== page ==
Deputy mayor: 'Lack of skyscraper masterplan for Isle of Dogs is problem'
City Hall has criticised plans for dozen of tall towers on the Isle of Dogs amid continued debate over London’s changing skyline
Deputy mayor Edward Lister hit out at the proposed redevelopment of South Quay, voicing his concerns about a lack of a masterplan regulating the development of skyscrapers in the area.
Speaking yesterday at an AJ100 breakfast event at Claridge’s, Lister said: ‘[City Hall] does not have a problem with towers in general because both the London Plan and most borough planning policies have identified areas where tall buildings should be positioned and roughly what they should look like.
‘Where there is a problem is an area like the Isle of Dogs, which lacks a comprehensive plan. South Quay in particular is made up of lots of little plots sat next to each other and where each of the [20-odd] landowners want a tall building.
“There are clear issues around what would that mean for London’s skyline, so we need to do some work on it.”
Lister is understood to be working with Tower Hamlets Council to draw up a strategic planning framework for the Isle of Dogs.
In a statement sent to the AJ later today, Lister said: “The mayor wants to see the comprehensive regeneration of South Quay and the surrounding area and looks forward to discussing with Tower Hamlets Council and the other relevant agencies in due course how this can best be achieved.”
Among the schemes earmarked for South Quay is South Quay Plaza, a 900-home scheme by Foster + Partners’ for two towers of 36 and 73 storeys.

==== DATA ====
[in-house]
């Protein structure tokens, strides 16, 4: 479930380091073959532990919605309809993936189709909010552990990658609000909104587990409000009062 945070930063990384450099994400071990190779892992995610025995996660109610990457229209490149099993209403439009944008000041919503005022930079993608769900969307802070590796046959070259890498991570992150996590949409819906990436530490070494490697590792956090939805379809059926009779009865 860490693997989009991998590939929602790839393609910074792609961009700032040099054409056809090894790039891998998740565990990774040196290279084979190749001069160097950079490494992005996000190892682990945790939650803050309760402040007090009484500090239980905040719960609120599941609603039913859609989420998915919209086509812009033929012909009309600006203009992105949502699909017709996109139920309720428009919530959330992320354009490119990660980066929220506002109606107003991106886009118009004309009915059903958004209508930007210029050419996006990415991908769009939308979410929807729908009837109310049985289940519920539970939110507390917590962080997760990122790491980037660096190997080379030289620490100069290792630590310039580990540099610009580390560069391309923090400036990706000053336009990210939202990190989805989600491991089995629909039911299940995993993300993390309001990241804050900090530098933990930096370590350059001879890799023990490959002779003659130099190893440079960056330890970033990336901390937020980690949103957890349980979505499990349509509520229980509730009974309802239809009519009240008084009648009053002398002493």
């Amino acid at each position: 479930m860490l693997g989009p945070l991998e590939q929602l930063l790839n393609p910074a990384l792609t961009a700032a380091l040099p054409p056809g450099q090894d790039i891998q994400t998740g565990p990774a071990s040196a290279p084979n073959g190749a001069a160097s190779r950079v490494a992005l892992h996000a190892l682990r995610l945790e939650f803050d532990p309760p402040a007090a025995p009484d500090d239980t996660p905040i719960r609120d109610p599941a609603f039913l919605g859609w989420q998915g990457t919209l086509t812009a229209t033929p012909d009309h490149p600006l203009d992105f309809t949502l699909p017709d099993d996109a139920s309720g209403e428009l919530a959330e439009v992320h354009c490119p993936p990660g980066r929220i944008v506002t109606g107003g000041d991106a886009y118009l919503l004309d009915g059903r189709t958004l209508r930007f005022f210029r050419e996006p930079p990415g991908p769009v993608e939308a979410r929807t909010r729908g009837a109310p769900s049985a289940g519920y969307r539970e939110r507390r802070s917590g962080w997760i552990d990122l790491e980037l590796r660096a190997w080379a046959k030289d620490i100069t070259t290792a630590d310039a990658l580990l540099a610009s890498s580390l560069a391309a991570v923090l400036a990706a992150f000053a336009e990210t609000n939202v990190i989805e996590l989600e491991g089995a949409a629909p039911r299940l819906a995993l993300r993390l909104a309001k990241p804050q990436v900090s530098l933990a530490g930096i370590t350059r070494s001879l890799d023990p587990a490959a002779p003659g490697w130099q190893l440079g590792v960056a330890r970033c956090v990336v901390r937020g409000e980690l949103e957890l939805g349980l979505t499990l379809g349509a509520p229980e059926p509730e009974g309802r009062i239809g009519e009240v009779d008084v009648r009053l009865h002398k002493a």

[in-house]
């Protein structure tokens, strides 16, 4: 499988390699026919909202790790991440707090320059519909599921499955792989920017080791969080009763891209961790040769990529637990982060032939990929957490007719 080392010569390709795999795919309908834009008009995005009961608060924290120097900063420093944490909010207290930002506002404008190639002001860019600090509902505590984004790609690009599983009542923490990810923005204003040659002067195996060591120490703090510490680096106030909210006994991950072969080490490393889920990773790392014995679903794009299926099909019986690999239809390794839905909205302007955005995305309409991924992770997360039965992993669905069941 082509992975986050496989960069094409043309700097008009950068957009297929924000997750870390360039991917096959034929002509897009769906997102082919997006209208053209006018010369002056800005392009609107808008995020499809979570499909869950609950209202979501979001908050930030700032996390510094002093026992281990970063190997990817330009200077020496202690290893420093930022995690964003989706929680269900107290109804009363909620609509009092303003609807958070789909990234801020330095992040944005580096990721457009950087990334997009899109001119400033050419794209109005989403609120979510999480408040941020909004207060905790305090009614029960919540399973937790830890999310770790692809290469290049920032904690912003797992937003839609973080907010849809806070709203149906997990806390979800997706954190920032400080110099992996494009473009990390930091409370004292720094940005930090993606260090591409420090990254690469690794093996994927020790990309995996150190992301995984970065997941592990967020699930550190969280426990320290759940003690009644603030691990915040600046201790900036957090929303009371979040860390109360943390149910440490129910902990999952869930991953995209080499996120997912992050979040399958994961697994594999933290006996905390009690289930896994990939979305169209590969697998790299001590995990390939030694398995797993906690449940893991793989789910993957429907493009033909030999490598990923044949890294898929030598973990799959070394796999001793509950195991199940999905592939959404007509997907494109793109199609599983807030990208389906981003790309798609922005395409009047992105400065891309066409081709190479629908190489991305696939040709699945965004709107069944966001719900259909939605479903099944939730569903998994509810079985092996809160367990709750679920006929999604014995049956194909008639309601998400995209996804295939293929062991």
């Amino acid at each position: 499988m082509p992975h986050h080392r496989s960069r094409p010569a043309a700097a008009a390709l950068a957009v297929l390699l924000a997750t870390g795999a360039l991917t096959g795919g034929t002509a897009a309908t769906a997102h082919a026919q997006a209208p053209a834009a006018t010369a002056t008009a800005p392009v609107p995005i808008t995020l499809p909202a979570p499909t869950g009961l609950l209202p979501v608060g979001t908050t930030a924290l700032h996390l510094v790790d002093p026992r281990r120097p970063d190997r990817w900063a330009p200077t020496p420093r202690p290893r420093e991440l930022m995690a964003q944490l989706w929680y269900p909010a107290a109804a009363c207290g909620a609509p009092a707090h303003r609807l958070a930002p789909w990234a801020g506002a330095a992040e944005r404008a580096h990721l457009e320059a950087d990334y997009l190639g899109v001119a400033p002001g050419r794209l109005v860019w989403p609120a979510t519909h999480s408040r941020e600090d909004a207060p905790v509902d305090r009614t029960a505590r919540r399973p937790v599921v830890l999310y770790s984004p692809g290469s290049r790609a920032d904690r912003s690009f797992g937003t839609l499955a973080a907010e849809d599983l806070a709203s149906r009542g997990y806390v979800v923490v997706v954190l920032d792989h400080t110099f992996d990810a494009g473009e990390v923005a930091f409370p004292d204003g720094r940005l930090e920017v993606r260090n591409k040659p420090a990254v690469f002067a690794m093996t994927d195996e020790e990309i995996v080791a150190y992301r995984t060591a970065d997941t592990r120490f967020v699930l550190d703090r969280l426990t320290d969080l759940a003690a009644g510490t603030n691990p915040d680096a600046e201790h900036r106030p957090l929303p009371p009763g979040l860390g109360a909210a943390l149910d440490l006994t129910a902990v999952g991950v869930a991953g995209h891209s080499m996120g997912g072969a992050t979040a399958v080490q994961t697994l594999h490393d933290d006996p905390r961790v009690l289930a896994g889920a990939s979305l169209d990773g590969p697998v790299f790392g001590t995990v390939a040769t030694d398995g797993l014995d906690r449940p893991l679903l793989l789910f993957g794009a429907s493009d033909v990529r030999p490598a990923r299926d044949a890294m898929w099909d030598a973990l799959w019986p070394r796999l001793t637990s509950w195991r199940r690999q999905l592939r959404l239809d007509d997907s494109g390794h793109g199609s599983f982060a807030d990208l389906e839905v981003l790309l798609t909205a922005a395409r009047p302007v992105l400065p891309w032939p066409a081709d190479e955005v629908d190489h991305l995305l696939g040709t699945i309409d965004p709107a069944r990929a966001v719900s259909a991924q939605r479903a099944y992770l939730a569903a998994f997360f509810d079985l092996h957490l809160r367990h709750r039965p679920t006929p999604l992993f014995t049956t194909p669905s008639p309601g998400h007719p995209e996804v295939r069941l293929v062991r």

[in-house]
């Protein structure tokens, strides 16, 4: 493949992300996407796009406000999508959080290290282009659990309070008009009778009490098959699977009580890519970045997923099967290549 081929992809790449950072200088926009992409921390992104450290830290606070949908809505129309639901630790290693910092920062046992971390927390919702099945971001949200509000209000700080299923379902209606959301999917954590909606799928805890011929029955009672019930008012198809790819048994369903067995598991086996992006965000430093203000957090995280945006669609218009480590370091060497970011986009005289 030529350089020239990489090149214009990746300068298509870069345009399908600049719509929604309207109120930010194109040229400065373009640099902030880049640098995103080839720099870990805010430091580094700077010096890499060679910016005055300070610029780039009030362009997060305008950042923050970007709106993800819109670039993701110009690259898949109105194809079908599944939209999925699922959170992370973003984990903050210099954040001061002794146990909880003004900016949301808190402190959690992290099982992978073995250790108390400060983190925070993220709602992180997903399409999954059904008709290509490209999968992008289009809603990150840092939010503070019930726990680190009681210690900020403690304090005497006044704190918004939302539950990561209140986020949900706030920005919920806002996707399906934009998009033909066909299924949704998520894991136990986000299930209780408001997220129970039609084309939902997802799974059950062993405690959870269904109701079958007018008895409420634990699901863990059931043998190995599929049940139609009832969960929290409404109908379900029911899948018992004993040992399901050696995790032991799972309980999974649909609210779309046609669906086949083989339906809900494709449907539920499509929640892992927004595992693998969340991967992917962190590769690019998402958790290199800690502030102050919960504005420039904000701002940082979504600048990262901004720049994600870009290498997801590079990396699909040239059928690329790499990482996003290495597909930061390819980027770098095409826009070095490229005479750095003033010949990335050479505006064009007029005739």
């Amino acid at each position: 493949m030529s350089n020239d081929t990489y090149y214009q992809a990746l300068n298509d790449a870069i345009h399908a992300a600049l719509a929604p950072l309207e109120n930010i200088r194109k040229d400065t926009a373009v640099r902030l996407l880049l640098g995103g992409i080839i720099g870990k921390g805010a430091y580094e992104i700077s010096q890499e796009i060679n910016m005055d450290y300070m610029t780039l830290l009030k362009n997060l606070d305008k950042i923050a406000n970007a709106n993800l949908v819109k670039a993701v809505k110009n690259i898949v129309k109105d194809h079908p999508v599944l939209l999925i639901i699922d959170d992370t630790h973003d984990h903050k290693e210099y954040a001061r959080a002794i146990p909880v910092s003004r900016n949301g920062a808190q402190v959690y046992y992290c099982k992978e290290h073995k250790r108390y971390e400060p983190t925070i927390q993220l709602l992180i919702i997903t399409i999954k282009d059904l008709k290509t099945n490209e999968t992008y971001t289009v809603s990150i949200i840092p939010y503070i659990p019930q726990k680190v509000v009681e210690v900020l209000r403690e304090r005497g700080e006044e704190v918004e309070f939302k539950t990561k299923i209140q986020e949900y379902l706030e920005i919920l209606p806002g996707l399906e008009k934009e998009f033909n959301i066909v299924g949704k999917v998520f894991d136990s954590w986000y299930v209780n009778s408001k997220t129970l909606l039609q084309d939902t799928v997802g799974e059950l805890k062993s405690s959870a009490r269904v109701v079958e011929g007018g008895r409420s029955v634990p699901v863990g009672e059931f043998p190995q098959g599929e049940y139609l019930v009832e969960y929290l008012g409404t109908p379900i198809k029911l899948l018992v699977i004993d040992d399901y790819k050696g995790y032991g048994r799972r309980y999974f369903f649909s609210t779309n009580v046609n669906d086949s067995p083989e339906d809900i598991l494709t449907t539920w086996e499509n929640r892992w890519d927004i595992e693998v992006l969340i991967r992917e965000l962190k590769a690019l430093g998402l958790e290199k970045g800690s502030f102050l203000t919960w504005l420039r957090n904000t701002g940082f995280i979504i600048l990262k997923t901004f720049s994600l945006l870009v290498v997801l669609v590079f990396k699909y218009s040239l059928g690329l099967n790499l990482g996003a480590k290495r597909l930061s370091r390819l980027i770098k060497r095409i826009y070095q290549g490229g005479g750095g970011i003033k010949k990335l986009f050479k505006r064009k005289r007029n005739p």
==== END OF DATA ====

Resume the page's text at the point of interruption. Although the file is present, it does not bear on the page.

Once complete, the scheme - for Berkeley Homes - will be the tallest residential building in the UK.
Gerard Maccreanor, partner at Maccreanor Lavington architects, which has been working with Tower Hamlets on plans for South Quay, said: ‘The problem with this area is the unprecedented level of developer interest. Each developer is bringing forward plans for tall buildings in isolation from one another and without coordinating their proposals.
‘If planning is granted on a first come first served basis and there is no masterplan guidance in place - as is the case - we will have a situation where the first tall buildings and dense developments use up capacity in social and transport infrastructure and create daylight and sunlight restrictions on adjacent plots, potentially causing other schemes to collapse.’
‘The mayor wants to maximise development across the area, so is working with Tower Hamlets to sort the issue by drawing up a coherent masterplan with the appropriate public realm and other facilities to support development.’
However, Maccreanor insisted the situation at South Quay was to his knowledge unique and not indicative of an emerging mayoral policy to exert greater control over tall buildings proposed for other parts of London.
At the event, Lister also highlighted the acute skills shortage facing architecture and called for the industry to do more to ‘sell’ a career in the built environment to school and college students. Increasing uptake to new university technical colleges (UTCs) is one solution, he added.
‘Construction and related skills is one of the UK’s biggest exports and we must find more and better ways of fostering talent. How many people here today have actively been selling the excitement of a career in architecture to schools?’
The AJ 100 is a club of the biggest architecture practices in the UK. Breakfast networking events take place across the country every quarter.